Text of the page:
Analog Devices has this calculator, which I found really helpful.

In addition to the common-mode range issues discussed above, I wouldn't recommend this solution in your case for several other reasons:

  • It will probably be somewhat expensive. Instrumentation amplifiers are precision devices, and they are priced accordingly. You will also need two precision voltage references: 1V for the input and a 2.5V for the output.
  • The 1V nominal output of the hall effect sensor may change based on position/orientation due to the Earth's magnetic field or other external factors.
  • Since the DRV5053 has an output amplifier already, the high input impedance provided by an instrumentation amplifier is not necessary.

Solution 2: External ADC

An alternate and most likely better solution in your case would be to use an external ADC. Something from the ADS101x (12-bit, 3.3kSPS) or ADS111x (16-bit, 860SPS) family would be ideal. These are Sigma-Delta ADCs optimized for low-frequency precision measurements; they even differential inputs and an integrated PGA (Programmable Gain Amplifier).

While it may be possible to do a configuration similar to Solution 1, I would recommend taking a different approach: ground one of the differential inputs, and change the reference voltage of the ADC. This is easy with the ADCs suggested above, since they have internal references that can be selected using an I2C register. I would suggest using the ±2.048V FSR (Full-Scale Range) setting. Just note that you will effectively be dropping a bit, since it will be operating in single-ended mode. That still gives you a 1mV or 62.5μV resolution over the full 0-2V output range of the sensor.

Since it appears you are prototyping, I'll leave you with one last note: Adafruit has breakouts (and a library) for both the ADS1015 and ADS1115.

  • \$\begingroup\$ thank you very much for the very thorough and detailed answer! I think this is it, and I actually have an ADS1015 on hand. I hope I'm not asking too much here, but how do you switch the chip into FSR? I did some google searches and all I could really find was the ADS1015 datasheet, which for me is a little over my head. Is this something that is done in the arduino sketch, similar to changing the gain? Thanks again for the help here! \$\endgroup\$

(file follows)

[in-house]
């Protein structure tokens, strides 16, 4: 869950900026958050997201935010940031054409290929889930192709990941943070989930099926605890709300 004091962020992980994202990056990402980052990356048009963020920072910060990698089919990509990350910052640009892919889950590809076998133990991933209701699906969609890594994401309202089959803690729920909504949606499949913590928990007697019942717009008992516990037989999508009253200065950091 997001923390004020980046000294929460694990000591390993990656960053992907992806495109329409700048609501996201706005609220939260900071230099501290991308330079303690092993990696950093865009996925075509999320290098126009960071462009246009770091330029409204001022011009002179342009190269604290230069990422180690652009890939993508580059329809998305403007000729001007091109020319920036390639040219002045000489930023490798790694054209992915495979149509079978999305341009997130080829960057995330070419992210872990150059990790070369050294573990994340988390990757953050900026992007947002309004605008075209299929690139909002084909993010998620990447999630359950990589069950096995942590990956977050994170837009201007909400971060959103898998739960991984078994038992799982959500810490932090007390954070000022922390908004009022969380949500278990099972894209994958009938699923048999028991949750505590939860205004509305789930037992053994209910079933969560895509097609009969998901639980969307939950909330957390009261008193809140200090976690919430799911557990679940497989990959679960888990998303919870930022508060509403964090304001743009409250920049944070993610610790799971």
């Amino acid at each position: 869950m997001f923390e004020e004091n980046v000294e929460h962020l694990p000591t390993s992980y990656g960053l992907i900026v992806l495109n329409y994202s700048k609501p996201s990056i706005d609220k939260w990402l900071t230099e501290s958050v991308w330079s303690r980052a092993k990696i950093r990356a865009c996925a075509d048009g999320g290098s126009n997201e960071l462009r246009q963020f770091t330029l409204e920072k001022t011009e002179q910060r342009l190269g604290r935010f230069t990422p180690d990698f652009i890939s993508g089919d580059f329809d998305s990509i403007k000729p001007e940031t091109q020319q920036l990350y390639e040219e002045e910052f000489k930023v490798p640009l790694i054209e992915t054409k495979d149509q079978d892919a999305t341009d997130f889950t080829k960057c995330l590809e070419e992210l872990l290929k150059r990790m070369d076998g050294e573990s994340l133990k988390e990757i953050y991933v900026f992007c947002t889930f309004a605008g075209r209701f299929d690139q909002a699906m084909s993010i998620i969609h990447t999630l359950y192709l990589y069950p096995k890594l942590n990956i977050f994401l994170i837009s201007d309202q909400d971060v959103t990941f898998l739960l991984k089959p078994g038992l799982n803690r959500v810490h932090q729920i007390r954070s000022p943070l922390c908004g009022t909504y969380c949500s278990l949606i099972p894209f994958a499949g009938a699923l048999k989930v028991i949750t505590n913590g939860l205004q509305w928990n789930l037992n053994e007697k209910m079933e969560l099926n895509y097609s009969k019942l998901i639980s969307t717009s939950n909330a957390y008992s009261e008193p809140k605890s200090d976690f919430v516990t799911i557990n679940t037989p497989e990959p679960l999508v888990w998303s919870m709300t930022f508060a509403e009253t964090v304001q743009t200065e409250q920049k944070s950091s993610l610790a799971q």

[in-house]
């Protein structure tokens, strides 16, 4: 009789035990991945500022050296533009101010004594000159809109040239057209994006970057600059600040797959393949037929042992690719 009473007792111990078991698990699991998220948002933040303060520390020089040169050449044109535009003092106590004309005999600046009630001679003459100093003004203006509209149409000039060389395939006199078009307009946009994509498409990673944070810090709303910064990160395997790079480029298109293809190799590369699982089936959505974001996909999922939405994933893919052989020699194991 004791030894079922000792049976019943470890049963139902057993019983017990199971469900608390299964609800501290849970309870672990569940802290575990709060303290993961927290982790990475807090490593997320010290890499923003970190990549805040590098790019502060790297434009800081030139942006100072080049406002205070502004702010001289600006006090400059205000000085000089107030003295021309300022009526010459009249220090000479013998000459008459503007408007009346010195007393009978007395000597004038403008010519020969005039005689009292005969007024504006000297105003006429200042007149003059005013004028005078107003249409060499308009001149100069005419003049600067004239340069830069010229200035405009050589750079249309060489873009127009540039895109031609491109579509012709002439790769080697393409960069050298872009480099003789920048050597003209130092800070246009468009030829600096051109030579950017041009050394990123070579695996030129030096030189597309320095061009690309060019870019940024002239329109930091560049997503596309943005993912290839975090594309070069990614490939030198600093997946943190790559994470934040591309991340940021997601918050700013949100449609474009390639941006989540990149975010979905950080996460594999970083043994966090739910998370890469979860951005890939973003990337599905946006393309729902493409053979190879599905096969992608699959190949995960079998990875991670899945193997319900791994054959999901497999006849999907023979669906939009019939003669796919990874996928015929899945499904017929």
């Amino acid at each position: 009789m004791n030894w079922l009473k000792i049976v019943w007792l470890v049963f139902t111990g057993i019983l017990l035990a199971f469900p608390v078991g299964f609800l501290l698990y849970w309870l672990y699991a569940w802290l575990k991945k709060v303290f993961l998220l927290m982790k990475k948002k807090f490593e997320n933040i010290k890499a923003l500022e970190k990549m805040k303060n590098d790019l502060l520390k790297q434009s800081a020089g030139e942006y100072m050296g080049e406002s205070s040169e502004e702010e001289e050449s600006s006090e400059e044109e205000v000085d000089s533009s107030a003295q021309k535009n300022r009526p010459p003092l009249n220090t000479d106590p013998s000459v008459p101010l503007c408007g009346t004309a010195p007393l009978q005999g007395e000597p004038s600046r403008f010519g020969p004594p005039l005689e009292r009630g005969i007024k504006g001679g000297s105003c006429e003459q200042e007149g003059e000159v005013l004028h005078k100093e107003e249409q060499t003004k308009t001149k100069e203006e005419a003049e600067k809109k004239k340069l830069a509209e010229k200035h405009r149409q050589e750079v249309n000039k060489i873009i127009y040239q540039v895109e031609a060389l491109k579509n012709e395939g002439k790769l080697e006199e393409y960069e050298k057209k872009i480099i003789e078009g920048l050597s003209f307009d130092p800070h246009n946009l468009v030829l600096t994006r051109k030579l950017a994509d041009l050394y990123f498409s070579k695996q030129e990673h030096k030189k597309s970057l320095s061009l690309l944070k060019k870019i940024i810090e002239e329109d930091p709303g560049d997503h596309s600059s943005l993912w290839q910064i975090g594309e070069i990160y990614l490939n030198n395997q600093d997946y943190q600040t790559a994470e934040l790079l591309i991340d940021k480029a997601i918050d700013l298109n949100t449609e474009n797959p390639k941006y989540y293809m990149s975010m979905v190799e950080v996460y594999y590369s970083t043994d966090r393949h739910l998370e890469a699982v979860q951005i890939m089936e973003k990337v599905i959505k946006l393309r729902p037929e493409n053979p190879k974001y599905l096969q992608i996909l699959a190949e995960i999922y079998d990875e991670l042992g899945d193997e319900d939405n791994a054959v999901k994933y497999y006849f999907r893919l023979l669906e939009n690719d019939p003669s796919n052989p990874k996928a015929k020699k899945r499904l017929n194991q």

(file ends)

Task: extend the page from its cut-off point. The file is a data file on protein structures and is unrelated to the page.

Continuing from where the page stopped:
– MattG
    Commented Dec 10, 2019 at 14:49
  • \$\begingroup\$ @MattG No problem. Are you using the Adafruit library or manually configuring the registers? \$\endgroup\$ Commented Dec 10, 2019 at 15:16
  • \$\begingroup\$ @MattG And yes, it is similar to changing the gain. \$\endgroup\$ Commented Dec 10, 2019 at 15:19
  • \$\begingroup\$ @MattG It is actually the same as setting the gain (see the PGA[2:0] bits on page 24 of the datasheet). It looks like you don't need to do anything, since ±2.048V is the default. \$\endgroup\$ Commented Dec 10, 2019 at 16:15
  • \$\begingroup\$ Ok when I get home later I will try it out. So if I understand correctly: If it is set in differential mode, I will connect the hall effect to A0 and ground A1, The output will the difference between 2.048V and whatever the hall effect is outputting? \$\endgroup\$
    – MattG
    Commented Dec 10, 2019 at 18:58